Heather Stegmaier, M.AmSAT

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Entries in Directing (1)

Thursday
Nov072013

Think Up to Change Your Experience

We all know this beloved children’s song:

Head, Shoulders, Knees and Toes (Knees and Toes)

Head, Shoulders, Knees and Toes (Knees and Toes)

And eyes and ears and mouth and nose…

Head, Shoulders, Knees and Toes!

(Apologies if it gets stuck in your head now.)

When we were kids, movement and body parts made sense. It was easy to sing this song and touch your toes, moving with ease the whole time.  As we get older, these things become more challenging. Why is this?

Of course, physical fitness, injury, and disease are important factors. But what if you are an active, healthy adult, and still deal with physical limitation in the form of chronic pain, stiffness, or mal-coordination?

The way we use our bodies plays a huge part in our daily experience. As you age, you probably developed poor coordination or postural habits over time.  These habits interfere with your body working optimally. This doesn’t have to be something that develops in middle-age. We develop postural habits at any age. Think back to sitting in school all day, learning how to write, or trying to be cool and fit in as an adolescent. Every stage of our life can create poor postural habits. We call this “misuse” in the Alexander Technique: anything that interferes with your body’s natural ability to be poised, free, and mobile.

So instead of ‘Head, Shoulders, Knees, and Toes’; I offer a different tune to my Alexander Technique students:

I allow my neck to be free,

so that my head can rise forward and up.

My back is lengthening and widening.

My knees are forward, and my heels are down towards the ground.

This isn’t actually a song, but what we call Alexander’s Directions.

Directing in the Alexander Technique is a cognitive skill. It’s one of the “mind” parts of mind-body. I work with my students to teach them how to turn on the part of their brain that is capable of thinking spatially, or in other words, conceiving of the space around them.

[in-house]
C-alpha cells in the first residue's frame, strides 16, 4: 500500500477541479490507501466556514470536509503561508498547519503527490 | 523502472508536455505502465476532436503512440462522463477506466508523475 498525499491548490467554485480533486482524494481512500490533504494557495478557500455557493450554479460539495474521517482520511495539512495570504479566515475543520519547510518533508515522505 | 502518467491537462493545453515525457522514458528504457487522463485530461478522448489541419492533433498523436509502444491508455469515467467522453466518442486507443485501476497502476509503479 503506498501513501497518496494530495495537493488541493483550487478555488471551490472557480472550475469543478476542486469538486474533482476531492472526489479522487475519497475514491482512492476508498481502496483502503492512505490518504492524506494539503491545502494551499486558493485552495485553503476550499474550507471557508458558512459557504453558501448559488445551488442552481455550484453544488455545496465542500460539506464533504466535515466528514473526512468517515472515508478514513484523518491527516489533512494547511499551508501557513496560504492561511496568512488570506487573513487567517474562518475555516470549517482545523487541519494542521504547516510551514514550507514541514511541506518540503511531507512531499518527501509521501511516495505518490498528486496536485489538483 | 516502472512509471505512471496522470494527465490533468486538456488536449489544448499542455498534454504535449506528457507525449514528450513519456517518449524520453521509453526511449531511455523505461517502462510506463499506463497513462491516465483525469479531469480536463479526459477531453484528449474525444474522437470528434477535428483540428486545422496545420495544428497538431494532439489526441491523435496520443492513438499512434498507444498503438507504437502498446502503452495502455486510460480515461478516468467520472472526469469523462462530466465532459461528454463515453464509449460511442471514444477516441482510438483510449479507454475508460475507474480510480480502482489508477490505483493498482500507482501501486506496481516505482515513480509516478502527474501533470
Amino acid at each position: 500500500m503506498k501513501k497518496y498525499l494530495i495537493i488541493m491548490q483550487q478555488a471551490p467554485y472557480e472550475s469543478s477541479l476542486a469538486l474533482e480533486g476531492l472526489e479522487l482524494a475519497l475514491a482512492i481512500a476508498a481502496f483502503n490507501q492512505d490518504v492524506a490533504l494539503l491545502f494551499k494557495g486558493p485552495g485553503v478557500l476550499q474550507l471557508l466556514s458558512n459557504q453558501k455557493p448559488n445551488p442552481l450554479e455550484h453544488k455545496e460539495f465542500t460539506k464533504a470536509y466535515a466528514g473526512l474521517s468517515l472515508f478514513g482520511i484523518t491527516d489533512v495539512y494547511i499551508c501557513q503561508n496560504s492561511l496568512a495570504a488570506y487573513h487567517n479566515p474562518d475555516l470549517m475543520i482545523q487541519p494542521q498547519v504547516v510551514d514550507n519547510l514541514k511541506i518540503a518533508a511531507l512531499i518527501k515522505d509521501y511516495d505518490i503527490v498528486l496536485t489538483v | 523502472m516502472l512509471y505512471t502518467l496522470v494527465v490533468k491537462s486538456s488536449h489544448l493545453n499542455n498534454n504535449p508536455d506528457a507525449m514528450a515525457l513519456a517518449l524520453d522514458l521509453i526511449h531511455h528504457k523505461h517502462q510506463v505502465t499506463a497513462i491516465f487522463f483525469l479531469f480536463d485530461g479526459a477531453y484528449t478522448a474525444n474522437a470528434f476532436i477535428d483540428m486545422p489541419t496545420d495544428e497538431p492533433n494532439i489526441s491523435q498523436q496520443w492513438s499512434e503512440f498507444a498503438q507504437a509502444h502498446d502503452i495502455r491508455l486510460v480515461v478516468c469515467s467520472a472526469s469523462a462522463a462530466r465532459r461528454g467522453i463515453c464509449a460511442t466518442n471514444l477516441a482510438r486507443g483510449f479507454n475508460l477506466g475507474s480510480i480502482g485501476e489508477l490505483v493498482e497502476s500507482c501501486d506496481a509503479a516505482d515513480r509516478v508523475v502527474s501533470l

Try this now:

  1. Either standing or sitting, bring awareness to yourself.
  2. Conceive of the space above your head. Let’s name this Up.
  3. Now conceive of the space below your feet. Let’s name this Down.
  4. See if you can conceive of Up and Down simultaneously.

After trying this, how do you feel? Did anything change in your body throughout your experiment? Maybe at the very least, you feel as though you can expand into the space around you.

You can try this experiment with all three dimensions: Up/Down; Forward/Back; and Left/Right (Wide).

Alexander’s Directions employ the same skill of spatial thinking, or conceiving of your body in space, as does the Up/Down experiment. These directions are not just something you say, they are very specific conscious thoughts to facilitate change in yourself. A way to move from ‘misuse’ to conscious coordination.

The benefits of learning this skilled way of conscious thought include:

  • Better coordination
  • Improved muscle tone and mobility
  • Improved mental focus and clarity

With the help of an Alexander Technique teacher, you can start to put Alexander’s Directions into practice.

I allow my neck to be free,

so that my head can rise forward and up.

My back is lengthening and widening.

My knees are forward, and my heels are down towards the ground.

I would love to hear from you in the comments below! How do you experience spatial thinking on a regular basis? Is your attention always down? If so, how does thinking Up change your experience?

Please leave a comment below.